Friday, September 18, 2009

A Fun Day, Arno's back to his low stress state!

The day started much better than yesterday... no six stage runs, no border crossings, and a good night's sleep. Today was a very adventurous day, exploring and not making any real forward progress. That's what we came to the Copper Canyon area to do and we did it, but torrential rains, hail, lightning, mud, and flooding made the last half of the day a little too exciting, but adventuresome, that's for sure. We cut short of Creel again and wound up getting a room in San Juanito.

Here's a map of the area, we were riding off pavement for a good portion and this map is not routable, but you can follow along the towns and steep terrain (we spent almost the entire day above 7,000 feet, and were as high as 8,900 feet.

View Larger Map

We began our day being greeted by the maintenance worker of the hotel in La Junta. Arno got his pic, but I got his puppy, Blackie...

We talked to another hotel tenant who was very nice and gave us a good idea of the things to see around Copper Canyon (Arno captured his pic too). With his advice in mind, we set off for Tonachic, a small Indian town considered to be the birth place of the Mexican Revolution that led to Mexico's independence. Mexico celebrates Independence day on September 16th, a very important date as it's been nearly 200 years for Mexico to be independent from Spain. We just missed the celebration by one day!

As we set off for Tonachic I tried to snap a photo of Arno in trail, but my camera delays the shot after I pull the shutter and it accidentally took a decent self-portrait while in motion...

It was a very pretty but uneventful ride to Tonachic, pleasurable with good temps and again less stress. Here's a shot of a short break with the bikes on the edge of a roadside lookout:

We stopped in Tonachic to have breakfast and a couple of locals recommended the Magale, there's Arno taking a break...

The inside was pretty quaint... no English spoken here, but they did produce a menu hand written in English which helped!

The coffee was hot water and instant, but the O.J. was delicious to start. We're finding that instant coffee is pretty typical in this region. Thank goodness for my Jetboil!

We both had Huervos breakfast burritos, here's a shot of Arno's plate... they were delicious by the way.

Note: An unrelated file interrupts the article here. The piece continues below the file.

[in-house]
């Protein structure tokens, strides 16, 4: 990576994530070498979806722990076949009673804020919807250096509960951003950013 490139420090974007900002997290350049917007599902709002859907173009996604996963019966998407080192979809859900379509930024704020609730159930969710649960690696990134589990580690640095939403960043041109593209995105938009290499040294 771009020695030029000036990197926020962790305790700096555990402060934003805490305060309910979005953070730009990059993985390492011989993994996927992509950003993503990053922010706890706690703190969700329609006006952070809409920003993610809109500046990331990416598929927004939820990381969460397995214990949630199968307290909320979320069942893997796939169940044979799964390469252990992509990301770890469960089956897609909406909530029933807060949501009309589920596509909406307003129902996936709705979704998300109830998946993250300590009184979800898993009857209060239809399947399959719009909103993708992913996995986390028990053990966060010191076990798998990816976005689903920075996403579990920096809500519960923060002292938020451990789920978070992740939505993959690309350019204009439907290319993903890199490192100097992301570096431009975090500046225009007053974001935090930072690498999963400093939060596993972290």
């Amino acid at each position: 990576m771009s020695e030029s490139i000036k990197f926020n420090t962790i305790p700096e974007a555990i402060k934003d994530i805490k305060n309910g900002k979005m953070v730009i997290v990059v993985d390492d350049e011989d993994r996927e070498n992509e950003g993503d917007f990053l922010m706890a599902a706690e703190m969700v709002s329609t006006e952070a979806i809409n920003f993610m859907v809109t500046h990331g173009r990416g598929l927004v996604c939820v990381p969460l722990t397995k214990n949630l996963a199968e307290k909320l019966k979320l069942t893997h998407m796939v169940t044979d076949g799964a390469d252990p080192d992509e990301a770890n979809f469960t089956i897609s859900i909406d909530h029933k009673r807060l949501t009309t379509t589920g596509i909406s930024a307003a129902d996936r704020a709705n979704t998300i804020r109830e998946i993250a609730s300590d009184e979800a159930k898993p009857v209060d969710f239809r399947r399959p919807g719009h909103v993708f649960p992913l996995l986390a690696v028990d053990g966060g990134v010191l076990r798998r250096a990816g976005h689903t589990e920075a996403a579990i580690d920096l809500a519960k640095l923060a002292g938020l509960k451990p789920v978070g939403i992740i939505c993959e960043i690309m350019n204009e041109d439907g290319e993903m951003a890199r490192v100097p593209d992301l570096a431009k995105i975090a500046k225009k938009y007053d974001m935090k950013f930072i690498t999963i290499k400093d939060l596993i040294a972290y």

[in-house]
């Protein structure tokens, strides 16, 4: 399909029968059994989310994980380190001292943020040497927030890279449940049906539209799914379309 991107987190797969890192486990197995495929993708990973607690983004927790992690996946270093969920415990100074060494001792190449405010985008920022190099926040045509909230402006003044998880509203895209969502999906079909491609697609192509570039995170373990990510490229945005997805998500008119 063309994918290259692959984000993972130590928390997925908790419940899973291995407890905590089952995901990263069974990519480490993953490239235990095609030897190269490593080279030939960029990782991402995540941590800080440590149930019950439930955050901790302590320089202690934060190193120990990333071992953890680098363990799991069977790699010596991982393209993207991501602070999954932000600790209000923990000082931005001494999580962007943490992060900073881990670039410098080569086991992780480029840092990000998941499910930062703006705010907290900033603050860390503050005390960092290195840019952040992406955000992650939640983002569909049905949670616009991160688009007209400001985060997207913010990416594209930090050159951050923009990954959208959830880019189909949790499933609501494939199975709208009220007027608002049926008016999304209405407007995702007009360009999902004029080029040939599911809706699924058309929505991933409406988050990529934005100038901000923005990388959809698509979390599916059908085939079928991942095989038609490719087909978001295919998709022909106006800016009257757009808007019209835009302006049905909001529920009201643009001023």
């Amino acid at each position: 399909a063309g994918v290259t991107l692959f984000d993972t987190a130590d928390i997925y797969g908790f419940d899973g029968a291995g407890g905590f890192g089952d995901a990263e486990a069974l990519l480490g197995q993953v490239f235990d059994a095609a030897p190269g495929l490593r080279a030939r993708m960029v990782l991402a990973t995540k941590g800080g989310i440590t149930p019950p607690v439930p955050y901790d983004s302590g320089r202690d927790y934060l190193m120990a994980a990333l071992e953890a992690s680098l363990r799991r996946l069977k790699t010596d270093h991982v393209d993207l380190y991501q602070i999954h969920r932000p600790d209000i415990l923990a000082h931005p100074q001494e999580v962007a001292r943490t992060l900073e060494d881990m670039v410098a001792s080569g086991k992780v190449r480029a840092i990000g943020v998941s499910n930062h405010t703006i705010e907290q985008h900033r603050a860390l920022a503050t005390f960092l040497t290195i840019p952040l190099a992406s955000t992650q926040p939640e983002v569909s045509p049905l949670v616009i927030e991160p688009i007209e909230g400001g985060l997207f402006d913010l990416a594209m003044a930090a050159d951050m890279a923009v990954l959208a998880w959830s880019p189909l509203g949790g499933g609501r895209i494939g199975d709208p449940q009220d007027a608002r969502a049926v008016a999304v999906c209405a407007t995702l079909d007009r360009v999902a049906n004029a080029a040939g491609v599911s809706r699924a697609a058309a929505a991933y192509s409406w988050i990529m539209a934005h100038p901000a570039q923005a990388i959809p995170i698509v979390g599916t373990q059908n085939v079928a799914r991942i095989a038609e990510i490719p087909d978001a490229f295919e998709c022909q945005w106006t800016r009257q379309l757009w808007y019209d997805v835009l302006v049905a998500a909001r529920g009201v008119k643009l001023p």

We both had O.J., coffee, and breakfast, total cost was about 140 pesos, or just a little over $10 U.S. for both. I'd say less than half the cost for the same in the States.

Here's a shot of our waitress and cook, you can see their Indian heritage...

Out front a couple of boys walked by and I grabbed a shot...

The restrooms (Banos) were way at the back of the hotel which didn't look like much but I peaked in a room and it was very nice with a lot of personality... a typical small town hotel, one that I probably would have preferred to the "Super 8" style we stayed at last night (but it had internet, which has so far been surprisingly easy to find).

When I returned from visiting the Banos, I found that Arno had befriended 3 young children - all the kids seemed happy. Andrea, the oldest, was raised in the U.S., but their parents moved back down to Mexico. She spoke perfect English, of course, and they were all dressed well and had good manners!

That reminds me to mention that EVERYONE has been VERY, VERY nice in Mexico. Everyone who sees our bikes waves at us as we go by. They come up to us and talk and help us with our Spanish. At no time have we ever felt unsafe or insecure. We have had people advise us to be in by dark, but again, the people have been fantastic.

We then rode some VERY fun and TWISTY roads to a small town called Basaseachi. That ride was the most fun of the trip so far and was stunning:

There are a lot of very nice old stone fences in the area, some in good repair and others that are crumbling. Here's a nice one...

Animals all over, Arno had to come to a near stop as these calves wouldn't move until he beeped his horn at them...

Basaseachi is home to the world's 11th tallest waterfall (cascadia), and the second tallest in Mexico

The area is surprisingly nice, reminds me of a high elevation northern California. Would be great for camping and hiking.